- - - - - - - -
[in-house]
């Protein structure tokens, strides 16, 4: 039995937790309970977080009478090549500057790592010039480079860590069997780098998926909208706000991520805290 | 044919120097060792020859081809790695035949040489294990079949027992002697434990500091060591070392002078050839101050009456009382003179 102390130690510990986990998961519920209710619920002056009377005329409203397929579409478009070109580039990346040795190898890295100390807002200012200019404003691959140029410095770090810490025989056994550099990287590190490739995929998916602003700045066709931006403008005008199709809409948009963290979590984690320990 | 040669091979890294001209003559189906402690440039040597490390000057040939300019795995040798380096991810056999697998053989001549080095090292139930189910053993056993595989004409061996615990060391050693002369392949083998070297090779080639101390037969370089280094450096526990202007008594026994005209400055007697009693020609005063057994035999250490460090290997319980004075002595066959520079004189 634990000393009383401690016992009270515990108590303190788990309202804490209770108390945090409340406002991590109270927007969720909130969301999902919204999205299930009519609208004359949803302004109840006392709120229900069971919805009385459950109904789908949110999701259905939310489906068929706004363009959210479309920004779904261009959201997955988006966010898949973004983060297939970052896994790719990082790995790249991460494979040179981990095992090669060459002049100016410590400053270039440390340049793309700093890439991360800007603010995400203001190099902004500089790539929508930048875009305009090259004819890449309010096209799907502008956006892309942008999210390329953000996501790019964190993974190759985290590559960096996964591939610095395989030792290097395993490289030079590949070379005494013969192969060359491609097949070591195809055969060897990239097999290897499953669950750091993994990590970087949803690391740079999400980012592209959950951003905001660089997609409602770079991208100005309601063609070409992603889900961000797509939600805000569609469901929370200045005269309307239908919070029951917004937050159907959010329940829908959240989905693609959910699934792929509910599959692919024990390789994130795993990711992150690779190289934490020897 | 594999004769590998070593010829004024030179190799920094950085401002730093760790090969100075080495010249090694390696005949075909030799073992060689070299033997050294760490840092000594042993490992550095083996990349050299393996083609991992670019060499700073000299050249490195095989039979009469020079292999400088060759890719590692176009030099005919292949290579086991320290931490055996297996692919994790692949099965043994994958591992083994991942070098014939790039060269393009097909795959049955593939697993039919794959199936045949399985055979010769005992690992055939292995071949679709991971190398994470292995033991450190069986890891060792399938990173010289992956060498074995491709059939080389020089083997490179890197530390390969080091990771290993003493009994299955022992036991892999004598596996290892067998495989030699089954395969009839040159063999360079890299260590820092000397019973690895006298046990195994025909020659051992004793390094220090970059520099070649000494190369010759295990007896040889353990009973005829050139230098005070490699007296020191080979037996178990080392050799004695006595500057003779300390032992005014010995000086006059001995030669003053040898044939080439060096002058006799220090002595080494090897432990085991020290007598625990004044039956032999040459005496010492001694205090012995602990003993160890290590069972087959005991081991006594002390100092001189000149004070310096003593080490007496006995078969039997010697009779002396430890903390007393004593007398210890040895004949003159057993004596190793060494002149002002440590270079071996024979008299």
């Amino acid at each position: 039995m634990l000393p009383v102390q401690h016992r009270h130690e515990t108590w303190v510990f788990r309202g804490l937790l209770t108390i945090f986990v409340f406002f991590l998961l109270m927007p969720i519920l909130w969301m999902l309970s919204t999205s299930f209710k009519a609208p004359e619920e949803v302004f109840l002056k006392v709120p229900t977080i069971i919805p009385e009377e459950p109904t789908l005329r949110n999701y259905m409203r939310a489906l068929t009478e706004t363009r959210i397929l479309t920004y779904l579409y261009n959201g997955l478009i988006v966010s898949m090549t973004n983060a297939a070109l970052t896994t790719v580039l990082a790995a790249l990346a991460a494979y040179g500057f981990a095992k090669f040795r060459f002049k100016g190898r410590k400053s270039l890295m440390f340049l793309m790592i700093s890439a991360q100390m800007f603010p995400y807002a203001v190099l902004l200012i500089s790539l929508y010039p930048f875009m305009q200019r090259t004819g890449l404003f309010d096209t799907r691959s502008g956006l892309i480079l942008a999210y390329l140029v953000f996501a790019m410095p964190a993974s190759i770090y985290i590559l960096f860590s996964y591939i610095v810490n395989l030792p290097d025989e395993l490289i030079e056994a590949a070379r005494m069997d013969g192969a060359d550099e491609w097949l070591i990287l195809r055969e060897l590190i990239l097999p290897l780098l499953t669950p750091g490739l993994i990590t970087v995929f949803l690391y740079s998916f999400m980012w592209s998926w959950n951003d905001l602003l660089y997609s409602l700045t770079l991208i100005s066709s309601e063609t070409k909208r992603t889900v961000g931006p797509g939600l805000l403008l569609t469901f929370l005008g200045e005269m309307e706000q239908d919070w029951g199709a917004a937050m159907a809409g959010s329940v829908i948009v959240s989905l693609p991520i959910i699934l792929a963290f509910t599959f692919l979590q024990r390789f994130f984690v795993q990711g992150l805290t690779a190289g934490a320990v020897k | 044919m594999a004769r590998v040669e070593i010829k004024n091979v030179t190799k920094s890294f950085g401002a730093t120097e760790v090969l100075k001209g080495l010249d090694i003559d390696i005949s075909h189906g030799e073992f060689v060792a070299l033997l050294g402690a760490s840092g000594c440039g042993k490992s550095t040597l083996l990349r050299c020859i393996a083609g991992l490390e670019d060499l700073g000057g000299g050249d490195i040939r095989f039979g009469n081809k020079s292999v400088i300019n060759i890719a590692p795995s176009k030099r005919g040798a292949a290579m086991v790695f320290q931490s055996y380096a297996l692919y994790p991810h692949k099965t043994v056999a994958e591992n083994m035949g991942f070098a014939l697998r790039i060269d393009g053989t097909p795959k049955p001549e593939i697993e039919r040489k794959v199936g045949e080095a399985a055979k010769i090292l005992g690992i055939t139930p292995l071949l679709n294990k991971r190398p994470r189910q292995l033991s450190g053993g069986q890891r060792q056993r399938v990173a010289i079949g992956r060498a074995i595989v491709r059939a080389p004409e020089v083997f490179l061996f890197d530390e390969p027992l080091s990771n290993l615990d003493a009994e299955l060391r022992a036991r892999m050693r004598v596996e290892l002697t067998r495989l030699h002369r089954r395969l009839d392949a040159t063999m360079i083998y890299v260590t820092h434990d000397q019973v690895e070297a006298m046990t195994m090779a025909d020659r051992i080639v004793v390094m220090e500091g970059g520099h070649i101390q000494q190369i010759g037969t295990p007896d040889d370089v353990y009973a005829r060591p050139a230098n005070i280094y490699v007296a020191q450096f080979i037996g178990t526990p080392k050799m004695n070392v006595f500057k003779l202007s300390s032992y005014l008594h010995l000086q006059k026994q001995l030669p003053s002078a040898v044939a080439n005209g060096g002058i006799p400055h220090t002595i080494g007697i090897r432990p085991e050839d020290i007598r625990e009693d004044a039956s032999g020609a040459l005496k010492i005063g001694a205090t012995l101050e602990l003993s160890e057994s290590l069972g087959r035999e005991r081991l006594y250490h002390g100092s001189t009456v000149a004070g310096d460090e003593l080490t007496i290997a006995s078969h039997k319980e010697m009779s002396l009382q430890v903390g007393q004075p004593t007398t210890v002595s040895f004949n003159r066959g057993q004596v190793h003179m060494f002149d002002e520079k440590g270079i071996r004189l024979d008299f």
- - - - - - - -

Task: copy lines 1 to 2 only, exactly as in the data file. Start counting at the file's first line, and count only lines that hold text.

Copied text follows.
[in-house]
């Protein structure tokens, strides 16, 4: 039995937790309970977080009478090549500057790592010039480079860590069997780098998926909208706000991520805290 | 044919120097060792020859081809790695035949040489294990079949027992002697434990500091060591070392002078050839101050009456009382003179 102390130690510990986990998961519920209710619920002056009377005329409203397929579409478009070109580039990346040795190898890295100390807002200012200019404003691959140029410095770090810490025989056994550099990287590190490739995929998916602003700045066709931006403008005008199709809409948009963290979590984690320990 | 040669091979890294001209003559189906402690440039040597490390000057040939300019795995040798380096991810056999697998053989001549080095090292139930189910053993056993595989004409061996615990060391050693002369392949083998070297090779080639101390037969370089280094450096526990202007008594026994005209400055007697009693020609005063057994035999250490460090290997319980004075002595066959520079004189 634990000393009383401690016992009270515990108590303190788990309202804490209770108390945090409340406002991590109270927007969720909130969301999902919204999205299930009519609208004359949803302004109840006392709120229900069971919805009385459950109904789908949110999701259905939310489906068929706004363009959210479309920004779904261009959201997955988006966010898949973004983060297939970052896994790719990082790995790249991460494979040179981990095992090669060459002049100016410590400053270039440390340049793309700093890439991360800007603010995400203001190099902004500089790539929508930048875009305009090259004819890449309010096209799907502008956006892309942008999210390329953000996501790019964190993974190759985290590559960096996964591939610095395989030792290097395993490289030079590949070379005494013969192969060359491609097949070591195809055969060897990239097999290897499953669950750091993994990590970087949803690391740079999400980012592209959950951003905001660089997609409602770079991208100005309601063609070409992603889900961000797509939600805000569609469901929370200045005269309307239908919070029951917004937050159907959010329940829908959240989905693609959910699934792929509910599959692919024990390789994130795993990711992150690779190289934490020897 | 594999004769590998070593010829004024030179190799920094950085401002730093760790090969100075080495010249090694390696005949075909030799073992060689070299033997050294760490840092000594042993490992550095083996990349050299393996083609991992670019060499700073000299050249490195095989039979009469020079292999400088060759890719590692176009030099005919292949290579086991320290931490055996297996692919994790692949099965043994994958591992083994991942070098014939790039060269393009097909795959049955593939697993039919794959199936045949399985055979010769005992690992055939292995071949679709991971190398994470292995033991450190069986890891060792399938990173010289992956060498074995491709059939080389020089083997490179890197530390390969080091990771290993003493009994299955022992036991892999004598596996290892067998495989030699089954395969009839040159063999360079890299260590820092000397019973690895006298046990195994025909020659051992004793390094220090970059520099070649000494190369010759295990007896040889353990009973005829050139230098005070490699007296020191080979037996178990080392050799004695006595500057003779300390032992005014010995000086006059001995030669003053040898044939080439060096002058006799220090002595080494090897432990085991020290007598625990004044039956032999040459005496010492001694205090012995602990003993160890290590069972087959005991081991006594002390100092001189000149004070310096003593080490007496006995078969039997010697009779002396430890903390007393004593007398210890040895004949003159057993004596190793060494002149002002440590270079071996024979008299």